Asked, “How are you better qualified than your opponent?” Gibbons responds:
“I do criminal defense. I bring a unique perspective that’s different than [Armstrong’s].”
He complains that the local bench has “kind of been overrun with deputy district attorneys.”
If Gibbons were to be elected, his perspective as a former criminal defense attorney would hardly be “unique” on the court. There are sitting judges who handled criminal defense work as attorneys. One comes readily to mind, given that he is the presiding judge: David S. Wesley. There are many others.
It is true that a number of deputy district attorneys have been elected over the past several years. Crime-weary voters do lean toward prosecutors. Given that inclination on the part of voters, there are no doubt worthy would-be challengers who have been deterred from running.
However, a glance back will show that while some young deputy district attorneys who gained election to judgeships over the past decade had qualifications that were not highly impressive, those DDAs did, without exception, have credentials outshining those of their rivals.
The notion that criminal defense attorneys should be accorded a preference over deputy Los Angeles district attorneys is expressly advanced by Gibbons and by the Times, and is implicit in the candidate ratings this year by the Los Angeles County Bar Association (which has adjudged both candidates for Office No. 138 as “qualified”). As we see it, it is utterly irrational to confer bonus points on a candidate based simply on not being a deputy DA. Those who serve in that capacity were selected through a process entailing intense competition and a high degree of scrutiny, and are accustomed to being bound by ethical constraints not impressed on civil lawyers or criminal defense lawyers.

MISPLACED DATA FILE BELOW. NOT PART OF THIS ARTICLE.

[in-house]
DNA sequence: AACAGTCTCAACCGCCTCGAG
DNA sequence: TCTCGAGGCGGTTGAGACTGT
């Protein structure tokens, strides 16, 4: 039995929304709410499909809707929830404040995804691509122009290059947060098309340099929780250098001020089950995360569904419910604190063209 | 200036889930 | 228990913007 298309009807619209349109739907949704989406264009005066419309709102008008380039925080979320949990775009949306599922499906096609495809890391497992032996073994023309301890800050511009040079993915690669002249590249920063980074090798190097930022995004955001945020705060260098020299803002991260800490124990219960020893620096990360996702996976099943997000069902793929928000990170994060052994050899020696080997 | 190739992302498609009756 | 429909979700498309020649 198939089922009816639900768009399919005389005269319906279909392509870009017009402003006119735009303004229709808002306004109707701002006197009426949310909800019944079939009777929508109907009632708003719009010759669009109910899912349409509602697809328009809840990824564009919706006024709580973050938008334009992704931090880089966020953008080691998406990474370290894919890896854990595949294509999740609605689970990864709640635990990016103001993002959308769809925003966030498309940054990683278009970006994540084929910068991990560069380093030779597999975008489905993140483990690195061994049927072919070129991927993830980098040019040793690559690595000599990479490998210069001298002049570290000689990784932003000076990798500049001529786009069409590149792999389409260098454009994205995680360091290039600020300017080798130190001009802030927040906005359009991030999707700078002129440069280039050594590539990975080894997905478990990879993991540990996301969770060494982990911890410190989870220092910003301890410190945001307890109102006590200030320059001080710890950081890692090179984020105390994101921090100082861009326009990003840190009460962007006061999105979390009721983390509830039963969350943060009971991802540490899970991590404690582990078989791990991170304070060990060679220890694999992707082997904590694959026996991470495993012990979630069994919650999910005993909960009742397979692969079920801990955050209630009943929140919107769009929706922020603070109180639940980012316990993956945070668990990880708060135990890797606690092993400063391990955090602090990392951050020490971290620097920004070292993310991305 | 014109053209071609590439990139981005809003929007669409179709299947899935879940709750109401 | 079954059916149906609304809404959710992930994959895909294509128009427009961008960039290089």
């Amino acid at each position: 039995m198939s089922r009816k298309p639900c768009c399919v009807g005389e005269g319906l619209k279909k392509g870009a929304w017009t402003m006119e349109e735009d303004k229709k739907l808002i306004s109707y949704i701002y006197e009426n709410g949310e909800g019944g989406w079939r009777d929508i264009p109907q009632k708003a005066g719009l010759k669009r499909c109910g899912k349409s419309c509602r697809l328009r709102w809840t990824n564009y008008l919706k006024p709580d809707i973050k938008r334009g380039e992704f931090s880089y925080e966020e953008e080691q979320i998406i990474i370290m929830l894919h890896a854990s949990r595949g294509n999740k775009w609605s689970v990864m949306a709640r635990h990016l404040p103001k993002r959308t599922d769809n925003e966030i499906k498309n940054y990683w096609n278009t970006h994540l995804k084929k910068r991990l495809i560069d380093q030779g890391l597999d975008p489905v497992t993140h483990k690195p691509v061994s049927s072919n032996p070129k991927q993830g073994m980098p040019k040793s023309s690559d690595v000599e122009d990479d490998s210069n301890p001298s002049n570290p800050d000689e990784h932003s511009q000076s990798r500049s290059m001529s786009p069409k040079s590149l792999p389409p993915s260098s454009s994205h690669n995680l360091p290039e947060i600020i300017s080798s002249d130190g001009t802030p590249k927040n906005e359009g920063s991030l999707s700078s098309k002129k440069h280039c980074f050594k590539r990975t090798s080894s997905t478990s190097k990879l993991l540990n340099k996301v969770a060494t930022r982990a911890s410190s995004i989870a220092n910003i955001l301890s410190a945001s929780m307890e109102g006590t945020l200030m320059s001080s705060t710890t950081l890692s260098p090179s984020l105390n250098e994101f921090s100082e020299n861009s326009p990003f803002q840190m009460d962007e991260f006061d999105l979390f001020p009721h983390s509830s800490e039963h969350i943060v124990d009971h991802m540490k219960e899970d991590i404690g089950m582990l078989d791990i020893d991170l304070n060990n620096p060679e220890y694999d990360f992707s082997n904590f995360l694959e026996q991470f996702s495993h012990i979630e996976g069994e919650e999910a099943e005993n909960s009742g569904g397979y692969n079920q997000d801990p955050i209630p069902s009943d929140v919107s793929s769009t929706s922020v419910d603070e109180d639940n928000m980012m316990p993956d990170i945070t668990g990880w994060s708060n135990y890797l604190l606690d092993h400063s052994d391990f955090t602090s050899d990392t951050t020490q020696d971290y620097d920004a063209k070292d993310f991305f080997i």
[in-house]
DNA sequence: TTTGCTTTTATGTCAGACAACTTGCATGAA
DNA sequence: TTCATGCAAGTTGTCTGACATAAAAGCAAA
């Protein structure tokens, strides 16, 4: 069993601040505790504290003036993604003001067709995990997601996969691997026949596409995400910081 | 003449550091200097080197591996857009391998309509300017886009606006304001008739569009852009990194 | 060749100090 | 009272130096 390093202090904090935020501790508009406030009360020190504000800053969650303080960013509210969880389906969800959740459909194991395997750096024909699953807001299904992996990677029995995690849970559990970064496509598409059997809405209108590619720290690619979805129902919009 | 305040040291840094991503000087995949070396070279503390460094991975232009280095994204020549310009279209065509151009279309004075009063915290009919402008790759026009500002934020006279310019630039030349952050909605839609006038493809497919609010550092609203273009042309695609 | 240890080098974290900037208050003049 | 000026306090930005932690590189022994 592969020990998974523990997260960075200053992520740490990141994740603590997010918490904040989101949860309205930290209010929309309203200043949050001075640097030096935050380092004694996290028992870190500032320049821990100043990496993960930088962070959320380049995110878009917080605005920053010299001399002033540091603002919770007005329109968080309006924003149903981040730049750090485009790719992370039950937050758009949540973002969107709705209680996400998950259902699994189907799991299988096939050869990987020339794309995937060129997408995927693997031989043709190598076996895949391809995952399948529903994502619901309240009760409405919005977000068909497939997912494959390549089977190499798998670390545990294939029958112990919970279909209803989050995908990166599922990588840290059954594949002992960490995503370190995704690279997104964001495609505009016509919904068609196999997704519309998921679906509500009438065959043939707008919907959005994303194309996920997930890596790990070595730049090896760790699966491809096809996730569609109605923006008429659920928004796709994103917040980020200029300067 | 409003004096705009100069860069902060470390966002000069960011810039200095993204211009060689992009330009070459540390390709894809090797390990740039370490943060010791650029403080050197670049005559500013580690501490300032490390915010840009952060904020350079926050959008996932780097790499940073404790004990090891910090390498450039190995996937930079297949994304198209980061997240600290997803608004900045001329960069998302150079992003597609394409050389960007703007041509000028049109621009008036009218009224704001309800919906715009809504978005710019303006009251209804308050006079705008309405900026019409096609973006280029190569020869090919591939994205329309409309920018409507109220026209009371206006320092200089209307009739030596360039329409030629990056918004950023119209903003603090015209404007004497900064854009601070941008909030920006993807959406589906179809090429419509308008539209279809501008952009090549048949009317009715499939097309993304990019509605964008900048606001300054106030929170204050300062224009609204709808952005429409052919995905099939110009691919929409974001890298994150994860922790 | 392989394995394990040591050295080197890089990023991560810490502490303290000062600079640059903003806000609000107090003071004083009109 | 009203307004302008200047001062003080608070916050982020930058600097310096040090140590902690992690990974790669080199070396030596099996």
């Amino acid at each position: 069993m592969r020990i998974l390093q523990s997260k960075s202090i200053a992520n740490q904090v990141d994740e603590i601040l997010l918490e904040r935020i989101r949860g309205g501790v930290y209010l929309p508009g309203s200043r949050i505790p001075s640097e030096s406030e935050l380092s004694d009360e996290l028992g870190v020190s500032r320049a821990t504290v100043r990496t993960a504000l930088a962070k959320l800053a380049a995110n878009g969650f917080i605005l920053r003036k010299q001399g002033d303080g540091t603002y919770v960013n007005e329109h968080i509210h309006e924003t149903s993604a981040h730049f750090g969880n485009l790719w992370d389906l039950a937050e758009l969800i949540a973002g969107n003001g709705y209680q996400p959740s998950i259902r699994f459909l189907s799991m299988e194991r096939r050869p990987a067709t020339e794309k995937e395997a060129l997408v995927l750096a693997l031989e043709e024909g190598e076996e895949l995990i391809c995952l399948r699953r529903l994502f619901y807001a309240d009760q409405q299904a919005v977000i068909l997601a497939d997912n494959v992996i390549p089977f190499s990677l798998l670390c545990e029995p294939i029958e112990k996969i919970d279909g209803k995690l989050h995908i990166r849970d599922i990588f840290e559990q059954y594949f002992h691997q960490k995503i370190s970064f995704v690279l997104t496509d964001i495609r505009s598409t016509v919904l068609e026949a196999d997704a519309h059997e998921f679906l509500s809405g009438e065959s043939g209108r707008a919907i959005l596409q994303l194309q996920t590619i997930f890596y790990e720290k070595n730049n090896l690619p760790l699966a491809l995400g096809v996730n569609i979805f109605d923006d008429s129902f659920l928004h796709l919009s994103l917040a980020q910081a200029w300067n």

Moreover, the notion that adding criminal defense lawyers to the bench would bring a needed “perspective” is misguided. A court, unlike a legislature, is not a collaborative body. Yes, it has committees, but the essential function is that of the deciding of cases by individual judges, each in a separate courtroom, acting independently.